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A fair die is rolled repeatedly. Let $X$ be the number of rolls needed to obtain a 6 and $Y$ the number of rolls needed to obtain a 5. I need help in computing $E(X |Y = 1)$ and $E(X|Y=5)$.

I know that $X$ is a geometric random variable, so $E(X)=6.$ My guess for the first one is 7, but I'm not sure. Given $Y=1$, it means that the first roll can't be a 6, so it will take at least 2 rolls to obtain a 6. Is my reasoning right?

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Yes, the first one is $7$, the wasted toss plus the expected waiting time after the first toss. –  André Nicolas Dec 19 '11 at 5:35

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up vote 1 down vote accepted

EDIT : Thanks to Andre, he gave me a slap in the face right when I needed it, i.e. before my applied analysis exam tomorrow. XD I'll make this answer right before I bring anymore shame on me.

My ex-approach for the case $Y=5$ is indeed making everything more complicated. The more easy and non-complicated way to do this is just use the definition of the expectation : $$ \mathbb E(X \, | \, Y = 5) = \sum_{n=1}^{\infty} \, n \, \mathbb P(X = n \, | \, Y = 5). $$ Now we just need to compute those probabilities. We know that $P(X = 5 \, | \, Y = 5) = 0$, so that removes this term. For the first four terms, note that $$ \mathbb P(X = n \, | \, Y = 5) = \left( \frac 45 \right)^{n-1} \left( \frac 15 \right) = \frac{4^{n-1}}{5^n}, n=1, 2, 3, 4. $$ because the condition $Y=5$ only means for $X$ that the first four rolls cannot take the value $5$, hence the value of those rolls become independent and uniformly distributed over $\{1,2,3,4,6\}$.

For the next rolls, $Y=5$ gives information on the first five rolls but no information on the ones after. Thus $$ \mathbb P(X = n \, | \, Y = 5) = \left( \frac 45 \right)^4 \left( \frac 56 \right)^{n-6} \left( \frac 16 \right). $$ The $n-6$ stands for the number of rolls after the first five rolls which are not a 6 before you actually get your first $6$ (which gives the $1/6$ term). Therefore, the series we look at in the expectation can be computed, after the first 5 terms, as the derivative of a geometric series in $\left( \frac 56 \right)$. I don't wanna compute it right now because I am going to mess it up, I am definitively too tired for this.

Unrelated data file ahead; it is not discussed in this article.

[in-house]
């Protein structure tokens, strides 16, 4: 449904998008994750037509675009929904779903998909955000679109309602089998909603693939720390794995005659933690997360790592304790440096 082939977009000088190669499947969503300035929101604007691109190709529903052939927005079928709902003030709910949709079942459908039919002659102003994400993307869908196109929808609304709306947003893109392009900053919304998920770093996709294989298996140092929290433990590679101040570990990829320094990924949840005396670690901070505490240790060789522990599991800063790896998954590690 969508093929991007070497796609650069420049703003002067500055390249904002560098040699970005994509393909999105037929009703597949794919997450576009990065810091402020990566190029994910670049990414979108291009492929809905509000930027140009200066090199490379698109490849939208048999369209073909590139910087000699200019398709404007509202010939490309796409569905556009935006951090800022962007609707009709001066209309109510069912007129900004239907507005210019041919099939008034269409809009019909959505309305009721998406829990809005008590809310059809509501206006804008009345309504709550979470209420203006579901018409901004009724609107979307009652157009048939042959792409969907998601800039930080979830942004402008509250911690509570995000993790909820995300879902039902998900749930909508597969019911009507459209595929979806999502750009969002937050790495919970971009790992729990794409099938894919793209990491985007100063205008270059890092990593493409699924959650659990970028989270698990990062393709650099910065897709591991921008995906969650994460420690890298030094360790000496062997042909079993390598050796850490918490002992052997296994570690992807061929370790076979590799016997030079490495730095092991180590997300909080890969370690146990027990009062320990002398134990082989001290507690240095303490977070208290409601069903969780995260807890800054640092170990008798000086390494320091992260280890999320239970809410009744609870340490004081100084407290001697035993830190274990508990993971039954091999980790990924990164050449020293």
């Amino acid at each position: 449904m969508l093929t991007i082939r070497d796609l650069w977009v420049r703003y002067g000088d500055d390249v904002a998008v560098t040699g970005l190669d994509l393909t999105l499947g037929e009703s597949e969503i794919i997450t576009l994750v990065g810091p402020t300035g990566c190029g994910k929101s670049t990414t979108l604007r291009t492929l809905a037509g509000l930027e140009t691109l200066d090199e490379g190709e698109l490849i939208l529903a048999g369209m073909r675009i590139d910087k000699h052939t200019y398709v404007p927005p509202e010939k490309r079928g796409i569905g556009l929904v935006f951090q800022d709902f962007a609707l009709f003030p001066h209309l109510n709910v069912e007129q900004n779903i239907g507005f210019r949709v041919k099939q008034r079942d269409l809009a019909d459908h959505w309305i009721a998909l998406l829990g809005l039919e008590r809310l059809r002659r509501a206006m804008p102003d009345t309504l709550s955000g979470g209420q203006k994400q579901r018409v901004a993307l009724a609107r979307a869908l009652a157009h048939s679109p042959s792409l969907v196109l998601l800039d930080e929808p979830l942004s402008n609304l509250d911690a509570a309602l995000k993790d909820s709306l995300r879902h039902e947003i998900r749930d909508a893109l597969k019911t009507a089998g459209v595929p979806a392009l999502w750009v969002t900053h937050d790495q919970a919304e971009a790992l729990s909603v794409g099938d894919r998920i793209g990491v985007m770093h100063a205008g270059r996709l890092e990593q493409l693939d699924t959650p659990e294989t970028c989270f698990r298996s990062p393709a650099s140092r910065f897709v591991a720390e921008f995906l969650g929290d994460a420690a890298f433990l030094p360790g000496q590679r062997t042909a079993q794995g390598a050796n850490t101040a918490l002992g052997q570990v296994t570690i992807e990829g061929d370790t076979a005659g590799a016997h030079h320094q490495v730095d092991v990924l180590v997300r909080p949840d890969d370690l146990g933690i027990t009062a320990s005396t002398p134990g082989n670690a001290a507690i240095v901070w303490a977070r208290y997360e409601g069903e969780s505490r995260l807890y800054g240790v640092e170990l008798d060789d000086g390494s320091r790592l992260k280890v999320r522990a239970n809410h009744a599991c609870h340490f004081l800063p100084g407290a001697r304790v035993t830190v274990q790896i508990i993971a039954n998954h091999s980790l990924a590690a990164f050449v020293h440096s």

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Thanks Patrick: I got $\mathbb P(X < 5 \, | \, Y = 5) = \frac{369}{625}$. So $P(X > 5 \, | \, Y = 5)=\frac{265}{625}$. Are these right? I'm also finding difficulty in computing the expectations. Are those 4 and 10 respectively? –  jojo Dec 19 '11 at 5:54
    
Sorry, I meant $P(X > 5 \, | \, Y = 5)=\frac{256}{625}$. If you can give a detailed solution too that'll be nice. Thanks. –  jojo Dec 19 '11 at 6:07
    
I am a little busy right now, don't have time to explicitly compute. I trust Andre Nicolas, he's very usually right. =) –  Patrick Da Silva Dec 19 '11 at 6:17
    
@AndréNicolas: Thanks. I figured my 10 should be 11, using the memoryless property. How do I get $\mathbb E(X \, | \, Y=5, X < 5)$? –  jojo Dec 19 '11 at 6:29
    
@jojo : You can easily determine the distribution of $X \, | \, Y = 5, X < 5$ as a random variable. The condition $Y=5$ does not influence probabilities so only the condition $X<5$ is relevant. How do you determine the distribution of $X \, | \, X < 5$? Hint : $\mathbb P(X = i \, | \, X = 5) = \mathbb P(X=i \cap X < 5) / \mathbb P(X < 5)$. –  Patrick Da Silva Dec 19 '11 at 6:39

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